Forum Member
                  big_bob_69 commented
                  Editing a comment
                  It seemed like they wanted someone with land management experience. Can't see many people who don't already do this job having that experience lol.

              • #12
                And of course I got the “vets must be referred before you by law message” for the recent grad. Man, that really bums me out.

                Comment


              • #13
                Originally posted by griffinlocke View Post
                And of course I got the “vets must be referred before you by law message” for the recent grad. Man, that really bums me out.
                Hate the game, not the players. Enlist today, then you can't bellyache about it.

                Browse Army Jobs and Careers | goarmy.com
                A cynic is a man who, when he smells flowers, looks around for a coffin.

                ― H.L. Mencken

                Comment


              • #14
                Wow these guys cleared through those applications fast. Pretty impressive..I believe there were a few different announcements for Merit and Vets that had later close dates than open to Everyone. There is absolutely no telling how many applications they received for those announcements since they didn’t cap off. My guess is 2500+ apps. Good luck sifting through that endless pool and determining best guys and gals for the job.

                Comment


                • #15
                  2,500 is a good estimate. Probably more. I used to work college job fairs and people would line up 100 deep for federal agencies. And that would just be at one college.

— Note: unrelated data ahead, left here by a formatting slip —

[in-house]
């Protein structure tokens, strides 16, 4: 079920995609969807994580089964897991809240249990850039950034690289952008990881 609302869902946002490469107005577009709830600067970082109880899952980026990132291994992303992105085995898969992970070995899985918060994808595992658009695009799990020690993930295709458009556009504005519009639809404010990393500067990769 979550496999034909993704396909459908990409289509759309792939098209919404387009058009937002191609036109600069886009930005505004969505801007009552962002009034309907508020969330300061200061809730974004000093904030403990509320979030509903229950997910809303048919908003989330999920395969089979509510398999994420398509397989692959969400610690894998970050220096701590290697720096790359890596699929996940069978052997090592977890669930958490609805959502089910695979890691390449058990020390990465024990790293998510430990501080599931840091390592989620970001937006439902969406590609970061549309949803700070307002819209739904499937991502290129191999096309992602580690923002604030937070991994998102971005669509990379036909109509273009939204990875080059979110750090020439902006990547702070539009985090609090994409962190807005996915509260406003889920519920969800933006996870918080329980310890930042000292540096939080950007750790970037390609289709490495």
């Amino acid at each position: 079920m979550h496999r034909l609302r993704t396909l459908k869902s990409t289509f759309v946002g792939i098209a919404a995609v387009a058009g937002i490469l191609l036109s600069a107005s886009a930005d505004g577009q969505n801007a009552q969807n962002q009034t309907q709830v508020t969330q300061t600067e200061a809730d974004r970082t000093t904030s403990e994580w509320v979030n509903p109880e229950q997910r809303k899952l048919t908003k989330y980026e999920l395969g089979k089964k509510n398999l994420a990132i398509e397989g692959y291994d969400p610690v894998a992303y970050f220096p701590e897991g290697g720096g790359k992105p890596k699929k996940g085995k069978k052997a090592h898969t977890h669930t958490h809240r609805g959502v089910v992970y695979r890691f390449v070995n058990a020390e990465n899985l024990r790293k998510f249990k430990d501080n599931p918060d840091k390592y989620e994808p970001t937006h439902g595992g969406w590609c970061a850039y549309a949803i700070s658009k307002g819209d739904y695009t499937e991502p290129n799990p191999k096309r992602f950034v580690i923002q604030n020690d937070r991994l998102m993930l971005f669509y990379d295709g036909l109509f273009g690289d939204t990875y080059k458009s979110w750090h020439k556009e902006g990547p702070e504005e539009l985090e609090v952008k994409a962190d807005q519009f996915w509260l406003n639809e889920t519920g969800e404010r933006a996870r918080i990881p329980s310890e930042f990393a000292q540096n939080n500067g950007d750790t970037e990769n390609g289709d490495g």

Back in the day story: pre-internet, or back when the internet involved a landline telephone and a bee boop machine, if you wanted to apply for federal jobs you'd go to a federal office or post office and look at the 'green sheets', about 20 pages of job listings, everything from dam operator for the Bonneville Power Administration to large animal reproductive tugger at the National Zoo. Buried among all those listings would be refuge LE jobs at podunk refuges far away from civilization centers. Not many knew about the positions and even less would apply. People would get *the call*- "The job is yours if you want it. You and three other people applied. And they had zero qualifications." Now every crim justice senior, every backwoods goober with an internet connection, and every person who shotgun applies to all agencies puts in....

                  A cynic is a man who, when he smells flowers, looks around for a coffin.

                  ― H.L. Mencken

                  Comment


                  • Bidstar
                    Bidstar
                    Hopeful
                    Bidstar commented
                    Editing a comment
                    I remember when I started college a few years ago, I thought getting a federal job was "easy", oh boy I was very wrong about that.

                MR300x250 Tablet

                Collapse

                What's Going On

                Collapse

                There are currently 3467 users online. 230 members and 3237 guests.

                Most users ever online was 158,966 at 05:57 AM on 01-16-2021.

                Welcome Ad

                Collapse
                Working...
                X